More than 400 people attended the Collier County Workforce Housing Forum hosted by Greater Naples Leadership on Wednesday. The event included eight employers in the Southwest Florida area struggling to find housing for their employees along with testimonies from six local residents who are challenged daily by a lack of affordable housing.
Dan Lavender, CEO of Moorings Park retirement community, is one of many business leaders in the area who are plagued with employees being forced to make long daily commutes. “I’ve had housekeepers come up to me, they got a letter, their rents are going up $700 to $800 a month. They can’t afford it, they move 45, 50 miles away sometimes,” he said. “Now they’re commuting back and forth and spending two hours coming each way. And I just don’t think that’s sustainable. We have to find a way as a community to have the people who provide the services and work to be close by.”
NCH Healthcare System CEO Paul Hiltz said the company spent about $40 million more in salaries last year than 2021 in an effort to offset the increasing price of living. NCH continues to struggle with hundreds of open positions, with 40% of its staff living outside of Collier County. After realizing throwing money at the issue of workforce housing is not the answer, NCH sought to find more creative ways to find a solution, one of which was creating a housing coordinator position.
“The position that we created assists employees facing evictions, increases in rent that are not sustainable and finding housing that’s within their budget,” Hiltz said. “That position took time to establish relationships with community members and local apartment complexes that would work with us, as well as pinpoint other housing assistance programs that can help and we continue that search.”
Darlyn Estes, director of Management Services for the Collier County Sheriff’s Office, spoke about how lack of workforce housing is affecting recruitment along with creating longer days for current members. “A lot of our members who are near retirement age are realizing that they can make a lot of profit if they sell their homes because of the housing market, and they’re taking advantage of that,” she said. “So I’m losing members who are selling their homes for a huge profit and going to another community where they can buy a more affordable home.”
In an effort to combat this issue, the sheriff’s office implemented hiring bonuses and began allowing officers with assigned cars to drive them home to Lee and Hendry counties. Due to a staffing shortage of 50 positions, members are finding themselves working 12 hours shifts.
“For those living outside the county, they have a very long commute, an hour to an hour and a half,” Estes said. “So add that to the beginning and the end of each shift, and that’s a very long day. They work three consecutive 12-hour shifts plus their commute times before they get one day off.”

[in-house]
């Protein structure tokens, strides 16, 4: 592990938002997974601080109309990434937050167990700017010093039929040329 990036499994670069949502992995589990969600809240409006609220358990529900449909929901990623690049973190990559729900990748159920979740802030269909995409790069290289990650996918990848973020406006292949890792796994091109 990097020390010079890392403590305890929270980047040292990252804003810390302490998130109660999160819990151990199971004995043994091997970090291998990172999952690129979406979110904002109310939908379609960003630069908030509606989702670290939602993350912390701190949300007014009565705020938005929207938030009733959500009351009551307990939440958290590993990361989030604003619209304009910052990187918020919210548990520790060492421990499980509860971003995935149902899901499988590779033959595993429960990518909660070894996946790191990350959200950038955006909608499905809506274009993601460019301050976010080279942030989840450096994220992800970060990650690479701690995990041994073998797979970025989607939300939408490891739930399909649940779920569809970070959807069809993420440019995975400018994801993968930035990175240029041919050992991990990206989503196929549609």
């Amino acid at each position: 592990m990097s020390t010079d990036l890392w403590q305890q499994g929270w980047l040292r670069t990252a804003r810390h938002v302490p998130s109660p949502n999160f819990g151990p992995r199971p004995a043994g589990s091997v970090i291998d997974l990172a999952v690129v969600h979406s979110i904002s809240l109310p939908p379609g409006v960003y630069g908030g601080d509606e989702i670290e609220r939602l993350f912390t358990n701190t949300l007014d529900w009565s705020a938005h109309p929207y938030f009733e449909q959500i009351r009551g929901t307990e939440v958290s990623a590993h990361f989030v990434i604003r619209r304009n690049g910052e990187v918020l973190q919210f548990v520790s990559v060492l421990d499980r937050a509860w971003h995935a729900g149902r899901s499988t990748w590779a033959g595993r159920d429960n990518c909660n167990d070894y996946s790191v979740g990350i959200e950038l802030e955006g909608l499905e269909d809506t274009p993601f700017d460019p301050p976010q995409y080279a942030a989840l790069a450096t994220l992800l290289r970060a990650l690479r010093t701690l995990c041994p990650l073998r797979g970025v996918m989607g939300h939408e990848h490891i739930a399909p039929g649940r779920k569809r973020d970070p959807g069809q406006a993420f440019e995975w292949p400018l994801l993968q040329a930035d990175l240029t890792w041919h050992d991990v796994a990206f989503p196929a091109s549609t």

Collier County Public Schools Assistant Superintendent Valerie Wenrich provided insight on how unaffordable housing is impacting the school system. The county has the second highest starting salary in the state at $50,000, and has been giving 25% increases over the past four years for all employees.
“We see employees who refuse our increases because they need the benefit clip, which means that they will lose their subsidized childcare or their subsidized housing or their subsidized food,” Wenrich said. Wenrich feels pressure to make sure the lack of staffing in the district doesn’t begin to affect students in the county. “Growing class sizes due to lack of instructional staff, combining courses to ensure there are certified teachers, is something that we’ve had to use as a solution,” she said.
Mario Delaluz and his wife Abigail Moreno were one of the six Southwest Florida resident testimonials during the forum. They are living with their newborn daughter in a makeshift room inside the garage of their in-laws. “Everything that I do with the baby, I will have to take her out of this room in this garage into my house to do everything,” Moreno said. “So I would have to come back and forth to help with my baby’s needs and that’s the difficult situation. It also feels a little unsafe to be outside of a home during the nights as well.”
Delaluz hopes that from all the shared experiences brought to the audience, the biggest message to take away is how the workforce housing crisis is shaping the future of the region.
“It’s beautiful that we live in Naples, and there are million-dollar homes. But at the end of the day, what can [the service industry] afford? What can their grandchildren afford in the future? That’s what’s really impactful right now,” he said. “And for them to hear the stories and keep hearing ‘It’s my children, it’s my grandchildren, that’s legacies to come.’ So it doesn’t just affect them, it affects the future of the generation.”